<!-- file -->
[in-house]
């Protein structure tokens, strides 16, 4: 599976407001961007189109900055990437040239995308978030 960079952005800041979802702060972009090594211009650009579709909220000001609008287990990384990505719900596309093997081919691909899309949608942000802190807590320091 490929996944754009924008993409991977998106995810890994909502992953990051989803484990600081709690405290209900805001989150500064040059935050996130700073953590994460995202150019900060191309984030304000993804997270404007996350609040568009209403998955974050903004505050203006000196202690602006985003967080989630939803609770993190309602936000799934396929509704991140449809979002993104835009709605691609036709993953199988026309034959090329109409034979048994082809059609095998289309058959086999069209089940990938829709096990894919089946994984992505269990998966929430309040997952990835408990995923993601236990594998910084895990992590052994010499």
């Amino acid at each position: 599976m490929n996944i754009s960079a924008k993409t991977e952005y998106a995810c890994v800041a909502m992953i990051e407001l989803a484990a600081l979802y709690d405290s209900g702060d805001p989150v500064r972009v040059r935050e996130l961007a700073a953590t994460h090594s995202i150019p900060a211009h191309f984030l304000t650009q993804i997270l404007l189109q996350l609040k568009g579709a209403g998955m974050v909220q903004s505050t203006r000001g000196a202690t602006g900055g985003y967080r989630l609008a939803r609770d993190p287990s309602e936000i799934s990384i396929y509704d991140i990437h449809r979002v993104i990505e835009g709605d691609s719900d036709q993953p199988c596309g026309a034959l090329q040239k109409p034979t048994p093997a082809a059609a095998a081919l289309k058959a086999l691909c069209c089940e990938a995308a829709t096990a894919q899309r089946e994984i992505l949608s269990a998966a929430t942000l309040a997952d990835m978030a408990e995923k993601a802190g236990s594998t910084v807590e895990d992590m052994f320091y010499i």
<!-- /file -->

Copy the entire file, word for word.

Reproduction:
[in-house]
């Protein structure tokens, strides 16, 4: 599976407001961007189109900055990437040239995308978030 960079952005800041979802702060972009090594211009650009579709909220000001609008287990990384990505719900596309093997081919691909899309949608942000802190807590320091 490929996944754009924008993409991977998106995810890994909502992953990051989803484990600081709690405290209900805001989150500064040059935050996130700073953590994460995202150019900060191309984030304000993804997270404007996350609040568009209403998955974050903004505050203006000196202690602006985003967080989630939803609770993190309602936000799934396929509704991140449809979002993104835009709605691609036709993953199988026309034959090329109409034979048994082809059609095998289309058959086999069209089940990938829709096990894919089946994984992505269990998966929430309040997952990835408990995923993601236990594998910084895990992590052994010499």
């Amino acid at each position: 599976m490929n996944i754009s960079a924008k993409t991977e952005y998106a995810c890994v800041a909502m992953i990051e407001l989803a484990a600081l979802y709690d405290s209900g702060d805001p989150v500064r972009v040059r935050e996130l961007a700073a953590t994460h090594s995202i150019p900060a211009h191309f984030l304000t650009q993804i997270l404007l189109q996350l609040k568009g579709a209403g998955m974050v909220q903004s505050t203006r000001g000196a202690t602006g900055g985003y967080r989630l609008a939803r609770d993190p287990s309602e936000i799934s990384i396929y509704d991140i990437h449809r979002v993104i990505e835009g709605d691609s719900d036709q993953p199988c596309g026309a034959l090329q040239k109409p034979t048994p093997a082809a059609a095998a081919l289309k058959a086999l691909c069209c089940e990938a995308a829709t096990a894919q899309r089946e994984i992505l949608s269990a998966a929430t942000l309040a997952d990835m978030a408990e995923k993601a802190g236990s594998t910084v807590e895990d992590m052994f320091y010499i």